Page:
Dr. Anthony Fauci ‘62 Makes Special Appearance for Holy Cross Community

Ethan Bachand ‘22

Chief News Editor

         On Tuesday, Oct. 6, College of the Holy Cross alumnus Dr. Anthony Fauci, Class of 1962, appeared before the Holy Cross community in a student forum hosted by the McFarland Center for Religion, Ethics, and Culture. The director of the National Institute of Allergy and Infectious Diseases answered a wide variety of questions, some about the science behind COVID-19 and others about the political implications of the virus. In total, 1,238 members of the College attended the webinar.

Screenshot, Background Photo, and Graphic Design by Hui Li ’21

         Dr. Thomas Landy, the director of the McFarland Center opened up the forum by welcoming all participants. Without initially revealing the number of people in attendance, Dr. Landry noted that “We have so many students and staff online today, that it would dwarf the capacity, by several fold, of the largest academic venues we have on campus.” He would go on to mention that 13 students were chosen out of an initial pool of 98 submissions to participate and lead the forum.

         After his opening statement, Dr. Landry introduced Rev. Philip Boroughs, S.J., President of the College of the Holy Cross. Fr. Boroughs S.J. thanked Dr. Fauci for his work, not only for the past year but also his entire career. The praise continued, as Fr. Boroughs S.J. remarked, “The power of your personal ethics and your liberal arts education is always on display when you thoughtfully address complicated issues of national health with clarity, when you respond to contentious interviewers with logic and restraint, when you quietly reflect honesty and integrity in the midst of conflicted politics, and when you consistently address the American public with the professional care of a dedicated physician.”

         Following the introduction, Dr. Fauci was granted the opportunity for an opening remark. He took his time to remind members of the Holy Cross community of the significance of these times, saying, “We are living, really, through history right now. This is really the most extraordinary, devastating respiratory diseases pandemic in the last hundred and two years.” Dr. Fauci went on to emphasize that we are still in the middle of this pandemic, describing the current state of case numbers as “completely unacceptable” at this time. He concluded his opening remarks by saying that the specifications of this virus have always been his greatest concern.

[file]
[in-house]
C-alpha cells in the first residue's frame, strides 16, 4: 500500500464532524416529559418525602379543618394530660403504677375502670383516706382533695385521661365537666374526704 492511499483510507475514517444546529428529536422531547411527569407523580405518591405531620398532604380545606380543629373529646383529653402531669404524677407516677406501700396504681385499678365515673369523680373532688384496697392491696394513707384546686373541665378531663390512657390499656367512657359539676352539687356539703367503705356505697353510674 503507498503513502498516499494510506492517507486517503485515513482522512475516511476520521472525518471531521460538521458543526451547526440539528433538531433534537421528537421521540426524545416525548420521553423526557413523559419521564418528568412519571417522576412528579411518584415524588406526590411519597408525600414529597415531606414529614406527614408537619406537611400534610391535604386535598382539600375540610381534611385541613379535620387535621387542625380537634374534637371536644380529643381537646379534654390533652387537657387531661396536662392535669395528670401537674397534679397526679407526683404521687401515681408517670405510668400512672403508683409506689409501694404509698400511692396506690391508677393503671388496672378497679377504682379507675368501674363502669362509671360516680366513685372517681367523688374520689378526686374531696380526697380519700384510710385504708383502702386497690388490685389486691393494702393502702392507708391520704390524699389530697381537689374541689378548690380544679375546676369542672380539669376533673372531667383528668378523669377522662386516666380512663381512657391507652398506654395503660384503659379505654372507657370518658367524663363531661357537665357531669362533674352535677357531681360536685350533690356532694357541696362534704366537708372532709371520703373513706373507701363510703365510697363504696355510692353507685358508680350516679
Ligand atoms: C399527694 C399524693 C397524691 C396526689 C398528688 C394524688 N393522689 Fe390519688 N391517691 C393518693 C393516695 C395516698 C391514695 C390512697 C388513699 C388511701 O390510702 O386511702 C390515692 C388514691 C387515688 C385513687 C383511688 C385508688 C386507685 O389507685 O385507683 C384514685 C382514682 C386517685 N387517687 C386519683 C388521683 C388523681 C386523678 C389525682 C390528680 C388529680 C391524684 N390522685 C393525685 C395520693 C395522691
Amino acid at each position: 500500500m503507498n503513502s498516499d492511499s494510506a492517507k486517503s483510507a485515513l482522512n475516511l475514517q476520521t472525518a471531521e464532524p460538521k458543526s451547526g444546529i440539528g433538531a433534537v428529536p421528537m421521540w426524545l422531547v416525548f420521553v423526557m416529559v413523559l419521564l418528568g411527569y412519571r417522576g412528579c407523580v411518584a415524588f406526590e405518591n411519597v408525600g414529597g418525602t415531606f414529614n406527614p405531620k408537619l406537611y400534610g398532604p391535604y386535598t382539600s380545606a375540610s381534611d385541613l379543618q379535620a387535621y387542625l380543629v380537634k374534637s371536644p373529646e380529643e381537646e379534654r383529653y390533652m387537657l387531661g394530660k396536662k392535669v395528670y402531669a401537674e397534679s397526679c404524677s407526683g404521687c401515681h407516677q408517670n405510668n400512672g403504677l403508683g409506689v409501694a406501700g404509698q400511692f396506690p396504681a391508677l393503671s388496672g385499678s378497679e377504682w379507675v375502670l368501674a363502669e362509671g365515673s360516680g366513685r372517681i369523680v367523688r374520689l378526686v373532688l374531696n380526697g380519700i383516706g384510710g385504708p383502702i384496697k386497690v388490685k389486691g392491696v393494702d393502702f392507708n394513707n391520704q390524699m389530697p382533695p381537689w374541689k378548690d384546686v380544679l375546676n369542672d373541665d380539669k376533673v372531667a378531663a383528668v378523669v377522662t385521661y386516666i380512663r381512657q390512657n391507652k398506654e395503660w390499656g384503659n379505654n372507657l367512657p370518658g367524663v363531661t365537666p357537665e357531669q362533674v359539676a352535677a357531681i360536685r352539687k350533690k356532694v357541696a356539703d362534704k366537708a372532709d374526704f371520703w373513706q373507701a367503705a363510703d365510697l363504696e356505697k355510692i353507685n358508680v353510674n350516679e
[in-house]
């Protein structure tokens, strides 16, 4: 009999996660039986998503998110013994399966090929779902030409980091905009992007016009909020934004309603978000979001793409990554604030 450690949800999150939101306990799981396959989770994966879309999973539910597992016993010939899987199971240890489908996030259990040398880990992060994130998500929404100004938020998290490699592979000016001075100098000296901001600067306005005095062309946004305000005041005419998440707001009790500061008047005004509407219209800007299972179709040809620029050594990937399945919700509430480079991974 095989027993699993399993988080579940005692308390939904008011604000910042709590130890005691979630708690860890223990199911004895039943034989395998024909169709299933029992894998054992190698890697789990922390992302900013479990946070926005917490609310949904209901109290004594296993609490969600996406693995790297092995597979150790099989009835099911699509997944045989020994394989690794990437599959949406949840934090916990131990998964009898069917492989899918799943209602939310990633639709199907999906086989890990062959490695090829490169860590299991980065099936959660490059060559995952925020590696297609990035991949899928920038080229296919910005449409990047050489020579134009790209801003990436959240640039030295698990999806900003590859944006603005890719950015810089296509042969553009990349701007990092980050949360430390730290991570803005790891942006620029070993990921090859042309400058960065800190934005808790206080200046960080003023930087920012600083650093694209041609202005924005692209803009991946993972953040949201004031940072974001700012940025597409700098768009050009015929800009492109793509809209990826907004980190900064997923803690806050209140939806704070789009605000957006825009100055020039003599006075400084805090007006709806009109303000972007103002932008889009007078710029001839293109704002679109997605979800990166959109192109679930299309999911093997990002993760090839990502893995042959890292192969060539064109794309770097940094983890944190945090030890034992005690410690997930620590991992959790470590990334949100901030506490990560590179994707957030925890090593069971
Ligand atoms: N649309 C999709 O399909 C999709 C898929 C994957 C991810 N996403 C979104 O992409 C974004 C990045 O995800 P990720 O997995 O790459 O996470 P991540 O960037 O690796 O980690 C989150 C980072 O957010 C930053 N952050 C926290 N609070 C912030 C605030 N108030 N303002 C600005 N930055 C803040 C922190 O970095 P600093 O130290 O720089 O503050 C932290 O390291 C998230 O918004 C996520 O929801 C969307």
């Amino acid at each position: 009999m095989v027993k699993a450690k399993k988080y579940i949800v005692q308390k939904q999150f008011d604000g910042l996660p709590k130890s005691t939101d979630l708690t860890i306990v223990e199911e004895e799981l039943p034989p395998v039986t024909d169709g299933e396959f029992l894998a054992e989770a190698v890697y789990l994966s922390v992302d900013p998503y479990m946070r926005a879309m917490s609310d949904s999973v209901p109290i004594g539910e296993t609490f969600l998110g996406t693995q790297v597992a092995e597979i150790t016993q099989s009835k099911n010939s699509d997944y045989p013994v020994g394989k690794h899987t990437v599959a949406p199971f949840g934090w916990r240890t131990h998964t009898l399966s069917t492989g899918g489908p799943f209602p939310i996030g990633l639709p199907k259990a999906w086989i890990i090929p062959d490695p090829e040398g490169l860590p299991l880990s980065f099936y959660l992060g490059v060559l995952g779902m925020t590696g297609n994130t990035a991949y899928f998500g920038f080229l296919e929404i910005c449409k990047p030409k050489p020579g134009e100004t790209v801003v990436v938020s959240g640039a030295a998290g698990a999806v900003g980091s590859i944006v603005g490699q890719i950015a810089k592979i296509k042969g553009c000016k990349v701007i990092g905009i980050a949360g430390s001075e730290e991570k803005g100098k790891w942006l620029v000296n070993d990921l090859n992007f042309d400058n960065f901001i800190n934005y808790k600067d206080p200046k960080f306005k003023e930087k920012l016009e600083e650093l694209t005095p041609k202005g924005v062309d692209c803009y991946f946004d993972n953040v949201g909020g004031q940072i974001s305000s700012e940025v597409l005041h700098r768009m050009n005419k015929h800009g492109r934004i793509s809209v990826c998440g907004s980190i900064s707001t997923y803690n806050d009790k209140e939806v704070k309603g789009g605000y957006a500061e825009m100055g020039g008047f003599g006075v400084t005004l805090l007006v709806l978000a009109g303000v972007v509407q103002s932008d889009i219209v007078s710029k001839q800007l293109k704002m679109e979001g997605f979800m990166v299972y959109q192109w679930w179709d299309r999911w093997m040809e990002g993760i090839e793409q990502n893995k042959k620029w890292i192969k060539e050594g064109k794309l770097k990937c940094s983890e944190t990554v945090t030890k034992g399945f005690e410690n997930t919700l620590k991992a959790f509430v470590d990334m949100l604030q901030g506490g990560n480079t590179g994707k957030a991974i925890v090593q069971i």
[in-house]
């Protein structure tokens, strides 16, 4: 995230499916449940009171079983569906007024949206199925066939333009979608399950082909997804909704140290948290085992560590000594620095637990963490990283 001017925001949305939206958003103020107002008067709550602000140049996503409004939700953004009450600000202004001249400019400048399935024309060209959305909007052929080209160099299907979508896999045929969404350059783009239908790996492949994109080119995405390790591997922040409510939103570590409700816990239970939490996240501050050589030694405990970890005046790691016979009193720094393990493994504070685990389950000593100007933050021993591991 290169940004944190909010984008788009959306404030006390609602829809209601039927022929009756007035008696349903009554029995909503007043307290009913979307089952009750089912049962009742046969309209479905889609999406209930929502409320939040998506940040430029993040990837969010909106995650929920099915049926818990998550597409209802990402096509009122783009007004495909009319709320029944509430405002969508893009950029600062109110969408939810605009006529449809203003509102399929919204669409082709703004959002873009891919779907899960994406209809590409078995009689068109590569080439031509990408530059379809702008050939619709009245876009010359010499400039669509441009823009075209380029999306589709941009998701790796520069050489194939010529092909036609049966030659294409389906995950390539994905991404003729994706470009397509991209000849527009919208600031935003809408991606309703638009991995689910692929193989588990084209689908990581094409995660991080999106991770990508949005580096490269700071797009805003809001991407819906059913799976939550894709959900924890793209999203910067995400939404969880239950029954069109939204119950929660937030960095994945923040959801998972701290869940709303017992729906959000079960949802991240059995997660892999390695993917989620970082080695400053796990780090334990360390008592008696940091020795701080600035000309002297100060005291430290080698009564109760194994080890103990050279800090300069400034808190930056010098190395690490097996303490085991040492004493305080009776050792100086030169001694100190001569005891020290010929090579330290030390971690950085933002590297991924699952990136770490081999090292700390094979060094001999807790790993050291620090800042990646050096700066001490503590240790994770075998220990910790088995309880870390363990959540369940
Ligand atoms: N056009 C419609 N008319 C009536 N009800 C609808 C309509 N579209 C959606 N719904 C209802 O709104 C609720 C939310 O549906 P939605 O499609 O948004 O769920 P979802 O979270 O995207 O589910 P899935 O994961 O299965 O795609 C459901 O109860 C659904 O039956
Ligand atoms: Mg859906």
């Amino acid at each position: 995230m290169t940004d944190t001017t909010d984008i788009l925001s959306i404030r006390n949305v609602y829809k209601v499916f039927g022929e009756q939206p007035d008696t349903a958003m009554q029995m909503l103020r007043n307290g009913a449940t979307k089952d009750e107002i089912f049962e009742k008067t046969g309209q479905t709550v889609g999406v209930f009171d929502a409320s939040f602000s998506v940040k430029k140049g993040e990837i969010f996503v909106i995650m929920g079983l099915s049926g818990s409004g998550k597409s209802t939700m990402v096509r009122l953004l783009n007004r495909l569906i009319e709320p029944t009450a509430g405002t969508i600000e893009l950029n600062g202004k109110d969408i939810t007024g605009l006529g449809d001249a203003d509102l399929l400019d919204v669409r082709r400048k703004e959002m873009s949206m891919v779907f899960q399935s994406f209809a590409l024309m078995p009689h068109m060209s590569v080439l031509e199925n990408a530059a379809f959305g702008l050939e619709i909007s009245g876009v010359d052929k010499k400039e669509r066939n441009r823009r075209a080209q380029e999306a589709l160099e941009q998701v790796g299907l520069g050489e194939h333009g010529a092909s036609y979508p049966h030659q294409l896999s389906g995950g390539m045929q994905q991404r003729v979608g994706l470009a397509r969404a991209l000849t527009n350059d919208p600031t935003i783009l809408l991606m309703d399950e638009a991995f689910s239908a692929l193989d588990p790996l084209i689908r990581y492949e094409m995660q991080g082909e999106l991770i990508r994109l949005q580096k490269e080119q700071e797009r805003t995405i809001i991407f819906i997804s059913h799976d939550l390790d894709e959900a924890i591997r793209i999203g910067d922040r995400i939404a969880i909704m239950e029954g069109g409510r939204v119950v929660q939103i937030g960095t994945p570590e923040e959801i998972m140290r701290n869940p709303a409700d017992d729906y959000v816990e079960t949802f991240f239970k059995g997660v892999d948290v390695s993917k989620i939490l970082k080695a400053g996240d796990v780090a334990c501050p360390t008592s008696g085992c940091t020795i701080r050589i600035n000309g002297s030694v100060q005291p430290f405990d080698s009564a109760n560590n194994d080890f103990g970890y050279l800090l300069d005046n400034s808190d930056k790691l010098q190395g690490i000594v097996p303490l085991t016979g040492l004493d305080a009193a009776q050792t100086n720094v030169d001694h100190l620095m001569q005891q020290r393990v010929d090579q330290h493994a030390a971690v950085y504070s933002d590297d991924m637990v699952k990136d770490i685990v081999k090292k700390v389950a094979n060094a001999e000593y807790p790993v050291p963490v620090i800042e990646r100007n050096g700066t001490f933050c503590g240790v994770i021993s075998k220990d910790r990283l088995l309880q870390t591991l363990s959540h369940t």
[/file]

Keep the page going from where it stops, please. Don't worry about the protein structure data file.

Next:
At that time, Dr. Landry began to introduce students one by one as they asked Dr. Fauci their questions. The students that participated include: Alfonso del Aguila ’21, Matthew Cedeno ’22, Surbhi Daryani ’21, Jany Gonzalez ’22, Tianci Guan ’23, Kareem Hamada ’21, Celia Jarmoc ’21, John Larsen ’22, Zicong Chris Li ’21, Charlie Millard ’22, Monica Nakhla ’22, Shiv Patel ’23, and Emma Wood ’21.

         One of the most anticipated questions came from Jany Gonzalez ’22, who asked what practices from other college campuses that have already reopened can be applied at Holy Cross in order to ensure a return to Worcester for all students in the Spring Semester. In response. Dr. Fauci stated the keys to a safe campus environment include universal testing prior to arrival, sample testing twice a week, the establishment of two “pods”, wearing masks, and washing hands. Additionally, Dr. Fauci noted that in the case of a positive COVID-19 test result, the College should not close the school but instead “put that person in a comfortable, isolated place, where they can do things virtually until the ten days or so are over, and they can go back into the community, but you have to separate them from the student body.”

         At the end of the forum, Dr. Fauci concluded by saying, “The thing we got to make sure to appreciate is that this is going to end. One of the things we have to be careful about is despair… Don’t give up hope, it’s going to end. We are going to get a vaccine, we’re going to get it within a reasonable period of time, and when we do that together with good public health measures, we’re going to be fine. We got to guard against throwing our hands up and saying ‘My goodness, there’s no end to this, so it doesn’t make any difference what we do’, and then you get into bigger trouble than we are already in right now.”

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